In a case just handed down from the Supreme Court, Uttecht v. Brown, the divination of demeanor has been elevated to new heights. The case challenged the dismissal of a juror “for cause” after he had expressed some ambivalence about the general application of the death penalty. The issue in the case is the undisputed right of a defendant to a trial before jurors who are willing to follow the law of capital punishment regardless of any personal qualms they may have about the death penalty. The juror was questioned extensively and asserted at least six times that he believed in the death penalty and would apply it faithfully as instructed by the court. Nevertheless, because the juror expressed a belief that the death penalty shouldn’t be used “ten times a week” as well as some initial confusion about whether the defendant was eligible for parole, the trial court found him “substantially impaired” and ineligible to serve. Ninth Circuit judge Alex Kozinski, a staunchly conservative defender of the death penalty, struck down the trial court’s ruling, based on the clear assertions of the juror in question. Nevertheless, the Supreme Court, in a 5-to-4 decision, overruled Kozinski, opining that “the trial court makes a judgment based in part on the demeanor of the juror, a judgment owed deference by reviewing courts. Deference to the trial court is appropriate because it is in a position to assess…demeanor…a factor of critical importance in assessing the attitude and qualifications of potential jurors. Leading treatises in the area make much of nonverbal communication.”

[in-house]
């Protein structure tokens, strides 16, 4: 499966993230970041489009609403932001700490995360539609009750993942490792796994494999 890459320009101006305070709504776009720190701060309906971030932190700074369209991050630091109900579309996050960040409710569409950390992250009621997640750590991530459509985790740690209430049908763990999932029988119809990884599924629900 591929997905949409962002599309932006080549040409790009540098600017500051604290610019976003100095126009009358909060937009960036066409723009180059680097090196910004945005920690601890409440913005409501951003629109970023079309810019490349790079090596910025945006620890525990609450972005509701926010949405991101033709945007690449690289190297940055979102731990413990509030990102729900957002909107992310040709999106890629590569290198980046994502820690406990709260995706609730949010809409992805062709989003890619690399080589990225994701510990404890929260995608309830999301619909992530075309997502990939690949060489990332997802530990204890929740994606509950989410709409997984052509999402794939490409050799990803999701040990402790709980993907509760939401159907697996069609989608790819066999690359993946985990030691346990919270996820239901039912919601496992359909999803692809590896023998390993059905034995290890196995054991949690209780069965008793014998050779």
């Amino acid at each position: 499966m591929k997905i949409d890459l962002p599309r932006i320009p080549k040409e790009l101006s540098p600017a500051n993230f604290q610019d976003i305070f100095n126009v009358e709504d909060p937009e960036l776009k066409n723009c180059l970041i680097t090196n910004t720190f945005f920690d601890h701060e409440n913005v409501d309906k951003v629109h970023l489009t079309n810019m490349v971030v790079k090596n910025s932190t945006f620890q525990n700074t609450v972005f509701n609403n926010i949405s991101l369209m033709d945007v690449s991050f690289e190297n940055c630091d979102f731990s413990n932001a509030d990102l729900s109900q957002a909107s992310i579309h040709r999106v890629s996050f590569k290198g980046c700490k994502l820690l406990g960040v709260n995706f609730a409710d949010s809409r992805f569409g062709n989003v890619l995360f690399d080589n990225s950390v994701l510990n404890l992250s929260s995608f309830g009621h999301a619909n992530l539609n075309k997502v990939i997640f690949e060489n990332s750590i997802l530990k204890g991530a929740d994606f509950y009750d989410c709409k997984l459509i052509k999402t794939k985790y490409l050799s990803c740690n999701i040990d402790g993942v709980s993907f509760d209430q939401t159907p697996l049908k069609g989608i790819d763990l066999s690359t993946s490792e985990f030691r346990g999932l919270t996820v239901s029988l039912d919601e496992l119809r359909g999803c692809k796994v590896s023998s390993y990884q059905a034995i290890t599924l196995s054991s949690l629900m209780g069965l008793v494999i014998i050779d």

The decision is disturbing, not least because the trial court never made any mention of demeanor. In his dissent, Justice Stevens wrote, “There is absolutely nothing in the record to suggest…that anything about Juror Z’s demeanor would dull the impact of his numerous affirmative statements about his ability to impose the death penalty in any situation. In effect, the Court reads something into nothing and defers to a finding that the trial court never made.” Justice Breyer reiterated distrust of the majority’s reliance upon “courtroom ‘atmospherics,’ such as facial expressions or vocal hesitations or tones of voice [as] sufficient to warrant excusing Juror Z for cause.”
The impact of the Uttecht decision is broader than it might appear. Most obvious, it gives huge latitude to prosecutors to pick jurors who express only an unqualified and enthusiastic embrace of capital punishment, a result clearly at odds with the legal principle–endorsed even by the majority–that “a criminal defendant has the right to an impartial jury…that has not been tilted in favor of capital punishment by selective prosecutorial challenges for cause.” Another consequence of this decision is that it makes any appellate review of trial court decisions extremely difficult. If superior courts can’t evaluate a trial proceeding based on what is clearly spoken into the record, if the plain meaning of official transcripts is now to be trumped by deference to imagined sweaty palms and invisible furrowed brows, then one does not have to look at death row for dogs to know where this will lead us.